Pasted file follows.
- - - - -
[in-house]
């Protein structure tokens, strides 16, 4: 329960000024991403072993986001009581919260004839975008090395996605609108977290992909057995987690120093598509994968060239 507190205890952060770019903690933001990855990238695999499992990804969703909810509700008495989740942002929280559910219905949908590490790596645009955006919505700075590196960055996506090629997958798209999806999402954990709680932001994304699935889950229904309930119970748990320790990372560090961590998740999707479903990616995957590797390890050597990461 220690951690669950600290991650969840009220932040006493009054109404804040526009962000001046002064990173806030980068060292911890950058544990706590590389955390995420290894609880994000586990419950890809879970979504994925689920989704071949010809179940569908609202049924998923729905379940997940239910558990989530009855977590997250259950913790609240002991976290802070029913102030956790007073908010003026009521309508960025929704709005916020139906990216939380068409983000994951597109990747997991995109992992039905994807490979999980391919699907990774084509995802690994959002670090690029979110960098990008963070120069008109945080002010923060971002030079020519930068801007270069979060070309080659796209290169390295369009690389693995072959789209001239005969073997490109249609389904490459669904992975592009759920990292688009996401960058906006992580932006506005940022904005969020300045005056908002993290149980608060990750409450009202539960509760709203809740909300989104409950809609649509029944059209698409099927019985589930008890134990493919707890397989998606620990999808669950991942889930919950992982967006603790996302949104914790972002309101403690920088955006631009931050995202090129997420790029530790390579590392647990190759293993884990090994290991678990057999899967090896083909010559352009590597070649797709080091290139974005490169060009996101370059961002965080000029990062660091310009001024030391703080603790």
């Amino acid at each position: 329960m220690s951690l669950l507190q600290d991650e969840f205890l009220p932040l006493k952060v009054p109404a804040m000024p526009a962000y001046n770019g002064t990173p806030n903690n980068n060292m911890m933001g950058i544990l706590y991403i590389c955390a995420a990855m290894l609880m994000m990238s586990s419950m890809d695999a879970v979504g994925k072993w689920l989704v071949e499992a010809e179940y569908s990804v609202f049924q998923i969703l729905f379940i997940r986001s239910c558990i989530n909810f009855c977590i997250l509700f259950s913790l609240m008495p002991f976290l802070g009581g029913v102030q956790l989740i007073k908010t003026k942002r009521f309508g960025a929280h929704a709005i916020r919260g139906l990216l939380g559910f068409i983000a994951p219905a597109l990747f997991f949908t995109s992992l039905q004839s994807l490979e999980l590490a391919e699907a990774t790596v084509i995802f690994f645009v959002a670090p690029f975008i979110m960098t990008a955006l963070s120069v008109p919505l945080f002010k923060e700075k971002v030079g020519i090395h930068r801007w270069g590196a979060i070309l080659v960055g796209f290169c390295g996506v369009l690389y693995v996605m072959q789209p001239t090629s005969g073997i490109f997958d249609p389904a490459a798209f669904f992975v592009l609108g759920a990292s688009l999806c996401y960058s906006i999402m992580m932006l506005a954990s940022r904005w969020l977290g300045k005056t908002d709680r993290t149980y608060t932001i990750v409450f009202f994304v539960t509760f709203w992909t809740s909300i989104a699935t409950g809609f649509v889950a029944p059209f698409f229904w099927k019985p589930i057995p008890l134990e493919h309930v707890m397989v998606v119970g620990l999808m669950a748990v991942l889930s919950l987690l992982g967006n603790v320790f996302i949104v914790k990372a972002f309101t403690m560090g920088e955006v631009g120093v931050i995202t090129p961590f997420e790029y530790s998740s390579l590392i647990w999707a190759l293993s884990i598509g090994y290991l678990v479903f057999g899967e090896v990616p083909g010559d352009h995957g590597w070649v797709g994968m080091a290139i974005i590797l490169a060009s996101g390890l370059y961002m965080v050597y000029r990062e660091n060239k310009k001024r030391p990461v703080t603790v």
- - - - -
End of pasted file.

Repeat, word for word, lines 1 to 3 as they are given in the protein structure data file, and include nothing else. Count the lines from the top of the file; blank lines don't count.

[in-house]
């Protein structure tokens, strides 16, 4: 329960000024991403072993986001009581919260004839975008090395996605609108977290992909057995987690120093598509994968060239 507190205890952060770019903690933001990855990238695999499992990804969703909810509700008495989740942002929280559910219905949908590490790596645009955006919505700075590196960055996506090629997958798209999806999402954990709680932001994304699935889950229904309930119970748990320790990372560090961590998740999707479903990616995957590797390890050597990461 220690951690669950600290991650969840009220932040006493009054109404804040526009962000001046002064990173806030980068060292911890950058544990706590590389955390995420290894609880994000586990419950890809879970979504994925689920989704071949010809179940569908609202049924998923729905379940997940239910558990989530009855977590997250259950913790609240002991976290802070029913102030956790007073908010003026009521309508960025929704709005916020139906990216939380068409983000994951597109990747997991995109992992039905994807490979999980391919699907990774084509995802690994959002670090690029979110960098990008963070120069008109945080002010923060971002030079020519930068801007270069979060070309080659796209290169390295369009690389693995072959789209001239005969073997490109249609389904490459669904992975592009759920990292688009996401960058906006992580932006506005940022904005969020300045005056908002993290149980608060990750409450009202539960509760709203809740909300989104409950809609649509029944059209698409099927019985589930008890134990493919707890397989998606620990999808669950991942889930919950992982967006603790996302949104914790972002309101403690920088955006631009931050995202090129997420790029530790390579590392647990190759293993884990090994290991678990057999899967090896083909010559352009590597070649797709080091290139974005490169060009996101370059961002965080000029990062660091310009001024030391703080603790």
């Amino acid at each position: 329960m220690s951690l669950l507190q600290d991650e969840f205890l009220p932040l006493k952060v009054p109404a804040m000024p526009a962000y001046n770019g002064t990173p806030n903690n980068n060292m911890m933001g950058i544990l706590y991403i590389c955390a995420a990855m290894l609880m994000m990238s586990s419950m890809d695999a879970v979504g994925k072993w689920l989704v071949e499992a010809e179940y569908s990804v609202f049924q998923i969703l729905f379940i997940r986001s239910c558990i989530n909810f009855c977590i997250l509700f259950s913790l609240m008495p002991f976290l802070g009581g029913v102030q956790l989740i007073k908010t003026k942002r009521f309508g960025a929280h929704a709005i916020r919260g139906l990216l939380g559910f068409i983000a994951p219905a597109l990747f997991f949908t995109s992992l039905q004839s994807l490979e999980l590490a391919e699907a990774t790596v084509i995802f690994f645009v959002a670090p690029f975008i979110m960098t990008a955006l963070s120069v008109p919505l945080f002010k923060e700075k971002v030079g020519i090395h930068r801007w270069g590196a979060i070309l080659v960055g796209f290169c390295g996506v369009l690389y693995v996605m072959q789209p001239t090629s005969g073997i490109f997958d249609p389904a490459a798209f669904f992975v592009l609108g759920a990292s688009l999806c996401y960058s906006i999402m992580m932006l506005a954990s940022r904005w969020l977290g300045k005056t908002d709680r993290t149980y608060t932001i990750v409450f009202f994304v539960t509760f709203w992909t809740s909300i989104a699935t409950g809609f649509v889950a029944p059209f698409f229904w099927k019985p589930i057995p008890l134990e493919h309930v707890m397989v998606v119970g620990l999808m669950a748990v991942l889930s919950l987690l992982g967006n603790v320790f996302i949104v914790k990372a972002f309101t403690m560090g920088e955006v631009g120093v931050i995202t090129p961590f997420e790029y530790s998740s390579l590392i647990w999707a190759l293993s884990i598509g090994y290991l678990v479903f057999g899967e090896v990616p083909g010559d352009h995957g590597w070649v797709g994968m080091a290139i974005i590797l490169a060009s996101g390890l370059y961002m965080v050597y000029r990062e660091n060239k310009k001024r030391p990461v703080t603790v």